Part III- The Boys
Junior high rolled around and I still had no real idea how sex worked. However, I was required to read Dr. James Dobson’s book “Preparing for Adolescence” in my sixth grade class, along with all my peers. When we got to the exciting and embarrassing chapter on sex, our teachers demanded that we needed signed permission from our parents that they had read this part along with us. Of course we all forged…..and then promptly read that chapter together during recess, snickering and blushing and not fully grasping the mechanics but knowing, just knowing, that somehow it was so dirty!
This was about the time when “Purity Rings” were starting to get pretty popular in the world of Christian teens. It was a ring that your parents would buy you and you’d wear it on your ring finger as a pledge to them and to God that you’d wait to have sex until marriage. From what I knew about sex, I wasn’t about to have anything to do with that dirty thing until I was an adult, so of course I bought into this hook, line and sinker. Daddy bought me an actual real diamond purity ring and presented it to me during dinner on one of our “date nights”. Yes, Daddy took me on date nights, which, as his only daughter, was totally awesome. I got him to myself for a few hours and we basically just went out and did things that made me feel very grown up, like eating at fancy restaurants or going to the movies. So, purity ring: check. Promise to God to wait until marriage before I give away my “flower”: check. Let’s commence to junior high.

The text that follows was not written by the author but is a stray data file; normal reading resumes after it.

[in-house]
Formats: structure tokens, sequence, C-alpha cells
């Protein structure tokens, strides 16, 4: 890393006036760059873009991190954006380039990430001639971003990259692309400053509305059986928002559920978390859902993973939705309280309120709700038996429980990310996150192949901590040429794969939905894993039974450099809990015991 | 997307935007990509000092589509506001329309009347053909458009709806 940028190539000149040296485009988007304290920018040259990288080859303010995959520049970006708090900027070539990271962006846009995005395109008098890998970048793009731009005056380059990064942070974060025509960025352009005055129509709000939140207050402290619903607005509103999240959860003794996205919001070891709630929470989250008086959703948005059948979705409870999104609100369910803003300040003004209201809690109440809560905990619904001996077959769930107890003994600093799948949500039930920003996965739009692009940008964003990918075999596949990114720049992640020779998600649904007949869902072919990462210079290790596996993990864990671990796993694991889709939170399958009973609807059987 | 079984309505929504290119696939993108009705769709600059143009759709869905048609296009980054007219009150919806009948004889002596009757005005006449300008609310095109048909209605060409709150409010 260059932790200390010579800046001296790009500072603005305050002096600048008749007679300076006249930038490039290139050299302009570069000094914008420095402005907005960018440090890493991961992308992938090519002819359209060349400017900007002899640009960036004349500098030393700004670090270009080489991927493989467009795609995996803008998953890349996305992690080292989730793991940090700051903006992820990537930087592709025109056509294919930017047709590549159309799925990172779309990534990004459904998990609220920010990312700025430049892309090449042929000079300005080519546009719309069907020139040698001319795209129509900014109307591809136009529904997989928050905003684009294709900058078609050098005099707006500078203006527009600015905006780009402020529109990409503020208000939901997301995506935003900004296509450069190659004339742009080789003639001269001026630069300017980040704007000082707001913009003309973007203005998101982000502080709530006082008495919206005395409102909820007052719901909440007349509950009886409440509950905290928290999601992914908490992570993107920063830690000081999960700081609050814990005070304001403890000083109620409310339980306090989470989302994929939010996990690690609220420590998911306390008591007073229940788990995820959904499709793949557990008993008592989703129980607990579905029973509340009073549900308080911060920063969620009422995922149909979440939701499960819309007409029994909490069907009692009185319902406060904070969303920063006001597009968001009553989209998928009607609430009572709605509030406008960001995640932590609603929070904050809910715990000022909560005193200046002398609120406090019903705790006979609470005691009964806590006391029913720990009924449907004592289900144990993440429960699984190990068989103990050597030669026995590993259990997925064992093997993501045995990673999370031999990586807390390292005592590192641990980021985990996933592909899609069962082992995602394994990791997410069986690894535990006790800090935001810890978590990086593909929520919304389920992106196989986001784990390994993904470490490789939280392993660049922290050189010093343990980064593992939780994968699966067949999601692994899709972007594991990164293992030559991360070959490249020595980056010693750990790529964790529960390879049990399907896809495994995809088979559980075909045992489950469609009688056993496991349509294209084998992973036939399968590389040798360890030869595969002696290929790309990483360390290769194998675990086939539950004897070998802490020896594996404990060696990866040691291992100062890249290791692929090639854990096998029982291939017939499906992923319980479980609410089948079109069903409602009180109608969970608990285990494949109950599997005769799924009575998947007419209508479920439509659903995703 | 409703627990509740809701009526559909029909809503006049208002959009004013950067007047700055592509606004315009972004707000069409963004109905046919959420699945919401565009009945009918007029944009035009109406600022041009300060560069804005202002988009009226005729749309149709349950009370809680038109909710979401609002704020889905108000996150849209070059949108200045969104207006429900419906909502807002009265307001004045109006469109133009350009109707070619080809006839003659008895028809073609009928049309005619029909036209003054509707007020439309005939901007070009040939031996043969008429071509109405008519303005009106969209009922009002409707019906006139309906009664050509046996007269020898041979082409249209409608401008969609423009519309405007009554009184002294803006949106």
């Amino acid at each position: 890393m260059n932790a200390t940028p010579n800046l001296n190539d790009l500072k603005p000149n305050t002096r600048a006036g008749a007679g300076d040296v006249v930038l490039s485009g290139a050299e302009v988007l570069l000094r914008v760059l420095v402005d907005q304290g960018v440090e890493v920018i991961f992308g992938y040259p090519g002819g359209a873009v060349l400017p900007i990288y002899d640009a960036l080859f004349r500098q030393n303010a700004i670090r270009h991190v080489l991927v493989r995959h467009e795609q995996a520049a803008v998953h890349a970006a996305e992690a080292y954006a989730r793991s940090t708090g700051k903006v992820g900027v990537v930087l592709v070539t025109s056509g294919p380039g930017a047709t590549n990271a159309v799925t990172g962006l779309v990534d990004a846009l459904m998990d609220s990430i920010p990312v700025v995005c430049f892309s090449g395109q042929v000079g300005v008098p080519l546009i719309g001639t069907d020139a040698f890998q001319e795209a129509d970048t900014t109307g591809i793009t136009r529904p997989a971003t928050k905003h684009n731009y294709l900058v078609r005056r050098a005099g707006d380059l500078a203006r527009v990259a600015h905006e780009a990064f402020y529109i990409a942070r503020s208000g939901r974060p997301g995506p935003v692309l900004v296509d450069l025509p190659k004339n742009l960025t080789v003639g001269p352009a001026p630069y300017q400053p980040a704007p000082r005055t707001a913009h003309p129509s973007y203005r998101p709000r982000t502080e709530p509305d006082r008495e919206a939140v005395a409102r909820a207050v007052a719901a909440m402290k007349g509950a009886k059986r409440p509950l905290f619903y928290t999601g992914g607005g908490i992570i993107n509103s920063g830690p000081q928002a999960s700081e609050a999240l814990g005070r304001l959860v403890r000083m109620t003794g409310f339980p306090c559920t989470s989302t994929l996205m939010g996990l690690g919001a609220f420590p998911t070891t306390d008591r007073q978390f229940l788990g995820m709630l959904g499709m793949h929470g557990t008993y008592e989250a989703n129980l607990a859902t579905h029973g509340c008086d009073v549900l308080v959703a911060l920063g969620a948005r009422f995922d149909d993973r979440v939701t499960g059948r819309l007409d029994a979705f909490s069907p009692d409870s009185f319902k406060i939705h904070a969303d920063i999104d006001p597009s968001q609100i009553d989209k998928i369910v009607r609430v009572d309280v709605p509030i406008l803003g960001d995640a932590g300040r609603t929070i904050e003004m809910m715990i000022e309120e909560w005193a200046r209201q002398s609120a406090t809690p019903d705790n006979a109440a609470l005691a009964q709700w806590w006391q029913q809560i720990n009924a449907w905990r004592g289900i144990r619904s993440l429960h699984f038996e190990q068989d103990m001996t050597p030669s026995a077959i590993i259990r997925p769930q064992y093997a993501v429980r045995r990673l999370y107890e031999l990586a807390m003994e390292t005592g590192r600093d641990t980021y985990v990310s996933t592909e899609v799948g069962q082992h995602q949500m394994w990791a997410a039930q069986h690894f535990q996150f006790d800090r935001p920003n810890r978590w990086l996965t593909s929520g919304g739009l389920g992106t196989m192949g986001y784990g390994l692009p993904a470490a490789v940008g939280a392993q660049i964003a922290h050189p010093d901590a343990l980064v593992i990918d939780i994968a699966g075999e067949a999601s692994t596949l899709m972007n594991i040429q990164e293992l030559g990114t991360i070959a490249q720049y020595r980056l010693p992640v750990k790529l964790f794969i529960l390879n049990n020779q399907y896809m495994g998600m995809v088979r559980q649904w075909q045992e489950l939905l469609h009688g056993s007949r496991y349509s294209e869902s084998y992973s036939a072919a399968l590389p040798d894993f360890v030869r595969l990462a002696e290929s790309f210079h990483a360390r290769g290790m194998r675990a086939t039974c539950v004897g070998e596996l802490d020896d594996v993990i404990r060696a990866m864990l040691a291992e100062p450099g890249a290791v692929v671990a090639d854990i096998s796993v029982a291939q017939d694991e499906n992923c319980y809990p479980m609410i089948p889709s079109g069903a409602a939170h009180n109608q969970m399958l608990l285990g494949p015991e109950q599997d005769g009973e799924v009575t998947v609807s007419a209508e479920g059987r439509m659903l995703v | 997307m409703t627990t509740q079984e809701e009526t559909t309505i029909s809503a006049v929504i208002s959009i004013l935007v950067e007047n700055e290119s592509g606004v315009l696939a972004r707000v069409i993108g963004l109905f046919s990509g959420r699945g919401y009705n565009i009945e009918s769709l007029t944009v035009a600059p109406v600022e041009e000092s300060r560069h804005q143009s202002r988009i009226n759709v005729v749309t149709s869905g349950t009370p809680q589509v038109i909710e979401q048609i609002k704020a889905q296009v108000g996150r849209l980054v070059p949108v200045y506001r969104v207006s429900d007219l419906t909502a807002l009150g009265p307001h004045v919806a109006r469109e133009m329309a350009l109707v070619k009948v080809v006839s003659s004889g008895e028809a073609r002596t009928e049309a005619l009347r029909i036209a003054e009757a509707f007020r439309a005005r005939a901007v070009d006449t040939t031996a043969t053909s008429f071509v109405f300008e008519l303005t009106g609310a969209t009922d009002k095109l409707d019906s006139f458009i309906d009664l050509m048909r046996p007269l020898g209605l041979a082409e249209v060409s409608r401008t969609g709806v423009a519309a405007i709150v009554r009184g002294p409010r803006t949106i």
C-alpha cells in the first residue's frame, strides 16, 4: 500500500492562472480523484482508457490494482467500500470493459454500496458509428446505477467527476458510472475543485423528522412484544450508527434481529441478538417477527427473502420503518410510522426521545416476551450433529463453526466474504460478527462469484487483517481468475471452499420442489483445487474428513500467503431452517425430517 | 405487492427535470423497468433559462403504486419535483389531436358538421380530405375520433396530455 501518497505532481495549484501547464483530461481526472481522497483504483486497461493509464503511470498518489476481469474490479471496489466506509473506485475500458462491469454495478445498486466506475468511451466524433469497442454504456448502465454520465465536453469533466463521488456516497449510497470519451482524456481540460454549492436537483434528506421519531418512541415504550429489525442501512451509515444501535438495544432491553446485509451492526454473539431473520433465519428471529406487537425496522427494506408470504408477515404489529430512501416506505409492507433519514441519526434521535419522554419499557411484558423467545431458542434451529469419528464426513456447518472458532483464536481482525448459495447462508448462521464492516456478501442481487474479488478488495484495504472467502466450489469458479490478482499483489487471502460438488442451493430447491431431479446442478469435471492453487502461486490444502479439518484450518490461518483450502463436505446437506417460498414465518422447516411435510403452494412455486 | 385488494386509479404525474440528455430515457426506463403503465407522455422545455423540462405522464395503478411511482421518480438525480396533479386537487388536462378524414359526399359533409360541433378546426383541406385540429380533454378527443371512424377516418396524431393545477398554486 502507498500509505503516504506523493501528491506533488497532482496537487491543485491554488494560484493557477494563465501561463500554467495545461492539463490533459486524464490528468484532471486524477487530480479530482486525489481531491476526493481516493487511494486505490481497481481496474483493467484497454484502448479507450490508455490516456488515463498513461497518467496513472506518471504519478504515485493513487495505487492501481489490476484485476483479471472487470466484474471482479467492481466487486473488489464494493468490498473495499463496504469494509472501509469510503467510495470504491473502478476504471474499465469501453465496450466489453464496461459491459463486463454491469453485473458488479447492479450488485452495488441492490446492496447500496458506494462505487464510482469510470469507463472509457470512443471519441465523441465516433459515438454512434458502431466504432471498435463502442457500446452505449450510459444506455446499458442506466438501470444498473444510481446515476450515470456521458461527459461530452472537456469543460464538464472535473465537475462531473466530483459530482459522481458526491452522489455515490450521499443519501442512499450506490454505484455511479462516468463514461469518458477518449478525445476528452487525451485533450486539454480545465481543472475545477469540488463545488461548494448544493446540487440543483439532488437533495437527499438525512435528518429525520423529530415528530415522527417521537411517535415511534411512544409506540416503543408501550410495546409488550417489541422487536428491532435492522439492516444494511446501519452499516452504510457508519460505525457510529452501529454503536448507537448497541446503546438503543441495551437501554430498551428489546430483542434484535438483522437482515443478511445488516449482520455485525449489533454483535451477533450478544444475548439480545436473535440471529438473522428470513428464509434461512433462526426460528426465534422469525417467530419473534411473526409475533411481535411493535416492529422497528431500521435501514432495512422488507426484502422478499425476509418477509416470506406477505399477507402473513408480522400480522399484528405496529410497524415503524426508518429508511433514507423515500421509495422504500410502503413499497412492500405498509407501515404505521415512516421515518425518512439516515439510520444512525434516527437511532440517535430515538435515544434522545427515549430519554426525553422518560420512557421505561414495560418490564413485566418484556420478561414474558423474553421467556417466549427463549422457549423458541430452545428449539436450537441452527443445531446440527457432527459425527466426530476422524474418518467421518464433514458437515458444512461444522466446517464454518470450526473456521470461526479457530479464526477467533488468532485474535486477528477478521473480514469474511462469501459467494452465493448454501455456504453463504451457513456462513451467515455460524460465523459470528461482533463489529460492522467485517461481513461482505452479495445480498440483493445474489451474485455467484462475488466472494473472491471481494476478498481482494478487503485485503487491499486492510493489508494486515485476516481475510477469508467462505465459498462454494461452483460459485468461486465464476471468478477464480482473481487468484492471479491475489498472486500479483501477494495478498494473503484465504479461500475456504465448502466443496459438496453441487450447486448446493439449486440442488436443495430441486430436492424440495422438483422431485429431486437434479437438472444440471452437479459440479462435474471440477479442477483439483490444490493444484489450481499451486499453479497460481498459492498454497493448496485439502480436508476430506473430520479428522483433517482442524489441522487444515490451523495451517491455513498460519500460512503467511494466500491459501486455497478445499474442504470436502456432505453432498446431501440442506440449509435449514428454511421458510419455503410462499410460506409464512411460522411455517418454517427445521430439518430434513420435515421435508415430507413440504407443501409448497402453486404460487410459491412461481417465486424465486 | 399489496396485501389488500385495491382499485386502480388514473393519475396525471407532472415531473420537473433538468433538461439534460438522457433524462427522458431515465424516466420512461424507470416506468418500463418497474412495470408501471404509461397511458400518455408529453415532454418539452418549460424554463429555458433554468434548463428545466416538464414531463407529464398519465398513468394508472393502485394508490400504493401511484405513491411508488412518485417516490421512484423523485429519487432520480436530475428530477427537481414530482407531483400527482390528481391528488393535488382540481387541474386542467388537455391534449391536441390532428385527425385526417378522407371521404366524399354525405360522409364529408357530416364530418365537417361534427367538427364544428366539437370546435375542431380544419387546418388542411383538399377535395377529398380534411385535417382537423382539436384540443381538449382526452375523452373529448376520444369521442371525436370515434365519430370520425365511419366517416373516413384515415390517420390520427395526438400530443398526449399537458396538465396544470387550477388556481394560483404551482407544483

There was a boy in 7thor 8th grade who came new to our school and all the girls were in love, absolutely in love with him. Up until this point I had had a few crushes on a few boys and nothing ever came of it. I had Leonardo DiCaprio and Elijah Wood and “JTT” posters all over the walls of my bedroom (convinced I’d marry one of them), but never had any actual experience with a “real” boy. But when this new kid came to our tiny little Christian school, it was as if Leonardo himself had walked right down that hallway. He was not only adorably adorable, but hilariously funny, brilliant, confident, and a total rebel. He even had the popular Leo hair cut, circa Baz Luhrman’s “Romeo + Juliet”. He was basically the perfect package at 12 years old.
So, I was in drama class with this dreamboat (aka Rico Suave) and I had watched him closely enough to discover (for almost certainly a fact!) that he was using his “powers” to charm some of the girls in junior high into making out with him in the hallways during class. They’d plan to “go to the bathroom” around the same time, but not too close together so as not to raise suspicion. Except in those who watched Rico Suave’s every move. Like me. As disgusted as I was with this, I secretly wanted what every other girl who pretended to be disgusted wanted……to be one of those girls. But I unfortunately had this syndrome that affects about 99% of the pre-teen population: The Ugly Duckling Stage. I was not only painfully shy and awkward, but I had the poufy hair of an Italian man (like my Dad), the eyebrows of Frida Khalo (before that was en vogue) and the body shape of a 12 year old girl who ate too many Western Bacon Cheeseburgers. Boys were simply not interested, especially not the most popular boy in school. Rico Suave and I remained friends, though, and I remember being thankful that he even spoke to me or that one time he grabbed my arm playfully in the hallway. Man, I lived off that memory for months.